Jonathan Cape’s reply states: ‘It seems you have not one publisher but three publishers’ (which, as I’ve said, was obvious anyway.) He then quotes dismissive remarks made to him about HW’s writing by T. E. Lawrence and is generally disparaging about HW’s early books (The Flax of Dream, especially The Pathway), and then that The Gold Falcon has made him enemies. He ends by expressing horror that the salmon book has gone straight to the printer as it was written: ‘Good God!’
Cape was not to know just how exhausted HW was at this point, but even so it was an unkind letter to write, especially the remarks about TEL, whom HW practically worshipped and whose death had been a huge blow. Instead of ignoring the letter HW jumped to the defence of The Flax of Dream, explaining why he had revised the volumes (against Cape’s advice); and which of course had then been published by Faber. I doubt HW would ever ‘forgive and forget’ those remarks; or that Cape ever relinquished his grudge.
Meanwhile HW had also written to de la Mare about all this, whose reply states that he was quite clear about the origins of Salar (and his conscience is clear), and that he will be writing to Cape with an explanation. Further correspondence is purely about proofs. The situation with the proofs is complicated by the fact that some are arriving before others, and of course HW is correcting and returning pages while others are still arriving, thus creating some confusion (understandably!) as to clarity of thought and continuity.
On 27 August de la Mare wrote again about revised proofs, which he is hoping to get to HW before he leaves, ‘if you really intend to go away in a week’s time. What are you going to do about correcting the proofs of the remainder. Or was that threat to go away merely to frighten me. . . .’ He also asks if HW has fixed up with Viking Press, as they are interested in the book. Whatever this was, it does not seem to have come to anything. (Viking is today a subsidiary of the Penguin Group. The first Penguin edition of Salar the Salmon was in 1949.)
HW had been invited to visit Germany by his friend John Heygate, currently working for the UFA Film Studio in Berlin. He was exhausted from the writing of Salar and badly in need of a break, and very grateful for what promised to be an interesting – exciting even – holiday. Heygate insisted on paying his fare etc., saying he had ‘funds’. HW presumed that this was his way of saying thank you for all his own earlier help in getting Heygate’s books published. It is now clear that, unknown to HW (certainly at that point), the trip was actually funded officially.
HW duly sailed for Germany in the Bremen from Southampton on 5 September 1935, leaving Ann Thomas in charge of the final stages of the book. Ann wrote to de la Mare (letter dated 14 September) from Shallowford to say that she had had a letter from HW about the advertisement he wanted to place in the Times Literary Supplement for the thirteen special ‘Shallowford Edition’ copies of proofs of Salar which he had had bound up. This is the first mention of this venture. HW was offering them for sale in support of the widow and family of Victor Yeates – although he is not actually named in the advertisement (which was doubtless counter-productive).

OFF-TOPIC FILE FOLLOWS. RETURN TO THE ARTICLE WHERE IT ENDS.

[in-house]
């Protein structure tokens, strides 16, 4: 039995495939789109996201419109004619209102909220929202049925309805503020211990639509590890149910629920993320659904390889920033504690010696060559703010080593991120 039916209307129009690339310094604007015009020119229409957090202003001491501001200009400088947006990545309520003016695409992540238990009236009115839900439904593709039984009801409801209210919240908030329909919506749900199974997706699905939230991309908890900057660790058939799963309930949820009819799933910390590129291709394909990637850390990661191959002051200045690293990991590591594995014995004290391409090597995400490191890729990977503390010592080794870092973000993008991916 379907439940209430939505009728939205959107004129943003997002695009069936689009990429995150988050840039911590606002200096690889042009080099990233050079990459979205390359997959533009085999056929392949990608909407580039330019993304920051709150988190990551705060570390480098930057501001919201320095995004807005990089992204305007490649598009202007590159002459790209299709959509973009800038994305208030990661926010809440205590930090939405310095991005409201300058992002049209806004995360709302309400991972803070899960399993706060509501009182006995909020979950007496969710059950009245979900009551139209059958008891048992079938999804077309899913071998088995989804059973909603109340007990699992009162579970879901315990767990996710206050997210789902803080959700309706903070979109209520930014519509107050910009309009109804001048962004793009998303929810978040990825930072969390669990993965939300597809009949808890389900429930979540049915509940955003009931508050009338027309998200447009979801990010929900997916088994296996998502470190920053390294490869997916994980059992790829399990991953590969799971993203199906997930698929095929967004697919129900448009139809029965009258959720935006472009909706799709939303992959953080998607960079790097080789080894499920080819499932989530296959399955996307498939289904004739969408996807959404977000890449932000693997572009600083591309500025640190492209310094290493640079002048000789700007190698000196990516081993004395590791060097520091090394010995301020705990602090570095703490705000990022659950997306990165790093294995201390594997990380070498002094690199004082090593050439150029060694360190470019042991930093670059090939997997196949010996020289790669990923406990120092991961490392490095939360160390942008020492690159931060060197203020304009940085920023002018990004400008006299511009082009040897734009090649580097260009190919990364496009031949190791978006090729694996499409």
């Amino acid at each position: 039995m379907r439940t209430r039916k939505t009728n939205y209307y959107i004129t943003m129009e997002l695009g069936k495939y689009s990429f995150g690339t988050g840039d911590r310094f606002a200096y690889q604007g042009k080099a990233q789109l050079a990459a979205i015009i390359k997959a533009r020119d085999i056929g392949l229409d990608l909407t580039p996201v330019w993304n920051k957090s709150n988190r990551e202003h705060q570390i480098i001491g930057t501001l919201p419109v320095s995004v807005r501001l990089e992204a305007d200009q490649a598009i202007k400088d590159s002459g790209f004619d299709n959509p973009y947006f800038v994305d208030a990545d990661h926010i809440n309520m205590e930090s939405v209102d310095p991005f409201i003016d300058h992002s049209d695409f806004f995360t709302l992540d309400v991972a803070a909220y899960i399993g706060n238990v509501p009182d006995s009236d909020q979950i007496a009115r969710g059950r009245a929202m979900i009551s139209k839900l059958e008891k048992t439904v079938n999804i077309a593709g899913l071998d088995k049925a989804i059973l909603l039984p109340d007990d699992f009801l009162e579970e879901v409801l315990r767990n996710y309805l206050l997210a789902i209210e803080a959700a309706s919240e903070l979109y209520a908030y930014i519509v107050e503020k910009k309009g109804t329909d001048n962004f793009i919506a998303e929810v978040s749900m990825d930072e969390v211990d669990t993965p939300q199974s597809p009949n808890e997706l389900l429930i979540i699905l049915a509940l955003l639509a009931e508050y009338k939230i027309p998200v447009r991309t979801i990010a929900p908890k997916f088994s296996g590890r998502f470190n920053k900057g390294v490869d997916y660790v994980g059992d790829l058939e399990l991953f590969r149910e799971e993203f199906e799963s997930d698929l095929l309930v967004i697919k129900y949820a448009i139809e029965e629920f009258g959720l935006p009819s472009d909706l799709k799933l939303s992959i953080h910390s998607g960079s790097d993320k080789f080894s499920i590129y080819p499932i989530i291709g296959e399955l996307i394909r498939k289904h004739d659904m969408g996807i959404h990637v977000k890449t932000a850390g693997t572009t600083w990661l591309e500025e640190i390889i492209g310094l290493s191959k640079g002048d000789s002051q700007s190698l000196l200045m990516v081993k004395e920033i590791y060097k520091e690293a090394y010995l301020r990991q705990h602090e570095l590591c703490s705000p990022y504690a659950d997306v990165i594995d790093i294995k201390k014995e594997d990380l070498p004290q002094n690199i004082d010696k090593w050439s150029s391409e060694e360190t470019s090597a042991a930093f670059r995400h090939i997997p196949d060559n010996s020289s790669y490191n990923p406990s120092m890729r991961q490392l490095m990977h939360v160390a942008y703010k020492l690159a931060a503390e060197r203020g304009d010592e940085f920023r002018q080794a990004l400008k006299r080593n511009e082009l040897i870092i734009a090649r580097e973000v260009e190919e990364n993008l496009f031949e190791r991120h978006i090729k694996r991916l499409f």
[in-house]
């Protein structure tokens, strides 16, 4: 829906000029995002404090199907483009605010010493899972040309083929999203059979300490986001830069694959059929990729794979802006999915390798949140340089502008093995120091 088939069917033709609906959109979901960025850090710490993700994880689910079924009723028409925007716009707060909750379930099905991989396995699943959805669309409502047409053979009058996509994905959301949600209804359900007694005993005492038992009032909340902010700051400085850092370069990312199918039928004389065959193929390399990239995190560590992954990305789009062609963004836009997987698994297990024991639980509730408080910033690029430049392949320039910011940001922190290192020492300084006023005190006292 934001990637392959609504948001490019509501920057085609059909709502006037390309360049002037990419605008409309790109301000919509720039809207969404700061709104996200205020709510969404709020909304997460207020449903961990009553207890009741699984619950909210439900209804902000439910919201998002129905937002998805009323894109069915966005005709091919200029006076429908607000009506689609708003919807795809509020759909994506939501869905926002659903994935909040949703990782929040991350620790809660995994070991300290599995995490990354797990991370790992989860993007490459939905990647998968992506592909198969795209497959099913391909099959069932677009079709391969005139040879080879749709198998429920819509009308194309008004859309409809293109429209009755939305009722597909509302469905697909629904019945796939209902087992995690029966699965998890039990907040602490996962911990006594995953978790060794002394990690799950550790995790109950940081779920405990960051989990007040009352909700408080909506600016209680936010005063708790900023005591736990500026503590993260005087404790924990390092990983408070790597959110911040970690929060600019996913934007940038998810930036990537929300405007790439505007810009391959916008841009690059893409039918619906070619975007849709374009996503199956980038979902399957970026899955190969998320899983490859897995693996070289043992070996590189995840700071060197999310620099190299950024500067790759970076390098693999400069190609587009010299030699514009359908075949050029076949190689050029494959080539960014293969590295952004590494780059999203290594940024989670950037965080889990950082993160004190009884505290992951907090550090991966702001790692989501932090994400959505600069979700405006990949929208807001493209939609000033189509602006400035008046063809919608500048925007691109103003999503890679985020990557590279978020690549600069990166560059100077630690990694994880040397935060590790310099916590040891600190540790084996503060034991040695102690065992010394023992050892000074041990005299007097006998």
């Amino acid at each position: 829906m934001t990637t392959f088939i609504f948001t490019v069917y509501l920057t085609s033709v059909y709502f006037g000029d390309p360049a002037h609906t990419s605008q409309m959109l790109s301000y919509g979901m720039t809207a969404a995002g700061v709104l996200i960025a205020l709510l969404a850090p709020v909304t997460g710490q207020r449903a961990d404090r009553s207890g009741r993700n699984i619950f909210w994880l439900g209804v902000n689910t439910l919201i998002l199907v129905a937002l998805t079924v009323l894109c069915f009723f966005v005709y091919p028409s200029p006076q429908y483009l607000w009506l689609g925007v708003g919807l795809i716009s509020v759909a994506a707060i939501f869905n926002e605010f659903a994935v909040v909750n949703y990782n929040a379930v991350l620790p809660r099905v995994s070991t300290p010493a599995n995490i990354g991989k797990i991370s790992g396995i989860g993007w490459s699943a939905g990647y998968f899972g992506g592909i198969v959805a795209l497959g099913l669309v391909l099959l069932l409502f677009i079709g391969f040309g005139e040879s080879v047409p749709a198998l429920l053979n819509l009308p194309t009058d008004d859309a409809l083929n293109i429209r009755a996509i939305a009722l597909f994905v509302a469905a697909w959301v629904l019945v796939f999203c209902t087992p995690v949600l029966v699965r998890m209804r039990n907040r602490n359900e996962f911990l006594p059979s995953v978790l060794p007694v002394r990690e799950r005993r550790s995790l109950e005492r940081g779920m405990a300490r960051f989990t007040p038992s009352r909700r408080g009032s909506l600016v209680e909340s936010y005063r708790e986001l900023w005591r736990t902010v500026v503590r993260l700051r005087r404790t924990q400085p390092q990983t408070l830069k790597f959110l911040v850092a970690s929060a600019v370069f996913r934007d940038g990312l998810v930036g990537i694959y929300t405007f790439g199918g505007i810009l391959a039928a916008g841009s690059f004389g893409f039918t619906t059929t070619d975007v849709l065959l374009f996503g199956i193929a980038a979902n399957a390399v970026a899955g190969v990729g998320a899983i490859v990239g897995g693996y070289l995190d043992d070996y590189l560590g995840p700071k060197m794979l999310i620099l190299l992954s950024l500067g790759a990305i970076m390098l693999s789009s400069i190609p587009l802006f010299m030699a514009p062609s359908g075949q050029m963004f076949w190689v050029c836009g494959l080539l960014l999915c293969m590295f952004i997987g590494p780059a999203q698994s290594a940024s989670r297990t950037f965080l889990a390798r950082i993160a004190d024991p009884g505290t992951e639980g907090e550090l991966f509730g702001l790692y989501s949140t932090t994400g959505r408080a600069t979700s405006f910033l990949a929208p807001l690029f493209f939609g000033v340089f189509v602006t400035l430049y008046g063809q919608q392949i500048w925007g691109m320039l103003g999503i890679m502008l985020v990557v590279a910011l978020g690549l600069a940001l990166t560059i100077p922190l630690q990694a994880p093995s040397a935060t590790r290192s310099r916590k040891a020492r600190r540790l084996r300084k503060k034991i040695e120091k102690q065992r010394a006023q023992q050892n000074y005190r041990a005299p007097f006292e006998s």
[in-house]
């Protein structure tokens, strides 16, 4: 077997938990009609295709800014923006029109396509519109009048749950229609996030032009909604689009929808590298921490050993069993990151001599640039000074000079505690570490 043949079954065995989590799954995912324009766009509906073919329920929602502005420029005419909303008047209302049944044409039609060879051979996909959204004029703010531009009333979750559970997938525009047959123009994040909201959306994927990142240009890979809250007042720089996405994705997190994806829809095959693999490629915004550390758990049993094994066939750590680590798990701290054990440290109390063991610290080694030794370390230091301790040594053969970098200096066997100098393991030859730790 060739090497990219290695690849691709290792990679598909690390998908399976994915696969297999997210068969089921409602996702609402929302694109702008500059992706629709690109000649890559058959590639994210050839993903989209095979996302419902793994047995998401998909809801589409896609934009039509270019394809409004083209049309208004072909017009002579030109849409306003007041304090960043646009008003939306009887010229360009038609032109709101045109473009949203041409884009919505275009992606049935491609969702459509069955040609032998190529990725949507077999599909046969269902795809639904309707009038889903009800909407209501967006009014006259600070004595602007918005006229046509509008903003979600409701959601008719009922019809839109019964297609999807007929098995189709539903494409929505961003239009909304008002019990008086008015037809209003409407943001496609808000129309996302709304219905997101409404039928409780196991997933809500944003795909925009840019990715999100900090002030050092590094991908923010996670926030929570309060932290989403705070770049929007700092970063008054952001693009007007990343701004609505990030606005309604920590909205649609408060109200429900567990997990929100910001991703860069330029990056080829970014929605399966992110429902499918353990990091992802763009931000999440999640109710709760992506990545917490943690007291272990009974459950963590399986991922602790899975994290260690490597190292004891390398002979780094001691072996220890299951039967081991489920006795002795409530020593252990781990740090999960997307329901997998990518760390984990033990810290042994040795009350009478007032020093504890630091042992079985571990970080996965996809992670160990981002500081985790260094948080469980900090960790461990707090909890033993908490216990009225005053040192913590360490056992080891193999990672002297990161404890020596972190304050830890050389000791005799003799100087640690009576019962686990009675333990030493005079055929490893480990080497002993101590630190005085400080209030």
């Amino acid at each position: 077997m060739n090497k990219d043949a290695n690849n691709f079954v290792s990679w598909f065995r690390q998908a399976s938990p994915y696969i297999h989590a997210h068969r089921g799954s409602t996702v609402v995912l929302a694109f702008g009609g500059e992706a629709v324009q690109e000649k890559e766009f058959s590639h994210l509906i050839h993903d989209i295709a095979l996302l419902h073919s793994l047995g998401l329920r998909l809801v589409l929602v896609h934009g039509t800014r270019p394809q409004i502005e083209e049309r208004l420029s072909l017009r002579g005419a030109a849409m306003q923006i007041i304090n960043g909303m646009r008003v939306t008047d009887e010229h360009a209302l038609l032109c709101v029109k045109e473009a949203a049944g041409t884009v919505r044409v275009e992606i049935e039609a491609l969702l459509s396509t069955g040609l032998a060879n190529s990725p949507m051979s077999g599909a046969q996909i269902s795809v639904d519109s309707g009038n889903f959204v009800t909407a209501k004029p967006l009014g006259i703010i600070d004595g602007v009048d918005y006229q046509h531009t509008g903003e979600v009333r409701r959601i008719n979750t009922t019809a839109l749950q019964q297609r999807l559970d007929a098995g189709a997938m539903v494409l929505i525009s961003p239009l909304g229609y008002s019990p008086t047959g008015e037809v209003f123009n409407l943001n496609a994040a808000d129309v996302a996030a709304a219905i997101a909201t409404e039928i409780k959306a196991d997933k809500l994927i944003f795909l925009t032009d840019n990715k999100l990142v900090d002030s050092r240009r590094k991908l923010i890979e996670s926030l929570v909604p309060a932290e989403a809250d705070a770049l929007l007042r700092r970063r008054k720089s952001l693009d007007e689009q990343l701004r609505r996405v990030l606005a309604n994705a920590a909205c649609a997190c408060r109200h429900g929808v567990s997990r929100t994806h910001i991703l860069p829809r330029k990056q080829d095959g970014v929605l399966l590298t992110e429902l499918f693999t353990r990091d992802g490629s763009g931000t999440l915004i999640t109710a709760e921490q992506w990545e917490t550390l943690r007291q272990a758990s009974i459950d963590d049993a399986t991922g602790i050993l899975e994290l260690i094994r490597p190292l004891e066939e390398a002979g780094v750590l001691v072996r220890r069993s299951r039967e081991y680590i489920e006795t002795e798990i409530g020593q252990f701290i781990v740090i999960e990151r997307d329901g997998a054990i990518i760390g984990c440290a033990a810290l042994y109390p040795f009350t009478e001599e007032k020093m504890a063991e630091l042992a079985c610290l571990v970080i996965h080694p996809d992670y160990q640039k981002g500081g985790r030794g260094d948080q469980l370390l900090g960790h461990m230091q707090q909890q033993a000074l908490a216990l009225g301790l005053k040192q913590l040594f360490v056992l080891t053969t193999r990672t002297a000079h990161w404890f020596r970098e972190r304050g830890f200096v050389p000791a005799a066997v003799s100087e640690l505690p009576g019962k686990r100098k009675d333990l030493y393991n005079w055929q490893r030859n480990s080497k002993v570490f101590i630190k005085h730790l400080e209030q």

Dick de la Mare pointed out 2 inches was far too small a space for the given copy, so the advert would cost more; but if he placed it there would be a discount. According to Matthews (Henry Williamson: A Bibliography, 2004) HW stated in a letter (quoted without a reference) that only one of these copies was sold: but that HW also gave one to Fr Bruno Scott James (who lived in the Old Hall at Stiffkey when HW was farming).
HW returned from the visit to Germany after about three weeks at around the end of September, but this is not recorded. Salar the Salmon was published in mid-October: again this is not recorded. The book was very well received and sales were extremely good, as witnessed by Faber reprinting it the following month and again in December.
As a small aside, for many years a stuffed bream in a glass case stood in the Writing Hut, and HW would tell visitors that this was awarded to him by the Sitwells for the worst novel of the year – Salar the Salmon. I always thought this to be one of HW's tall stories, but while going through the reviews for The Story of a Norfolk Farm in August 2015 I found the following cutting:
Although there was, therefore, some truth in HW's story, it is known that the cased bream in the Hut is not the fish in question, as he bought it in an antique shop – obviously to continue the joke against himself!
In some unbound incomplete proof pages for a proposed new Faber edition in 1961 HW had written a Foreword entitled ‘The Sun in Taurus’. (This phrase appears in the first chapter of the book. It indicates the time is mid-April (Taurus covers the period mid-April to mid-May.) There is no copy of this actual edition in the archive, but Matthews does not note that this Introduction appeared there. As it is, however, included in The Henry Williamson Animal Saga (Macdonald, 1960), there was perhaps a question of Macdonald’s rights to the piece, meaning that it had to be dropped by Faber. It is such an excellent piece of writing that it is reproduced here: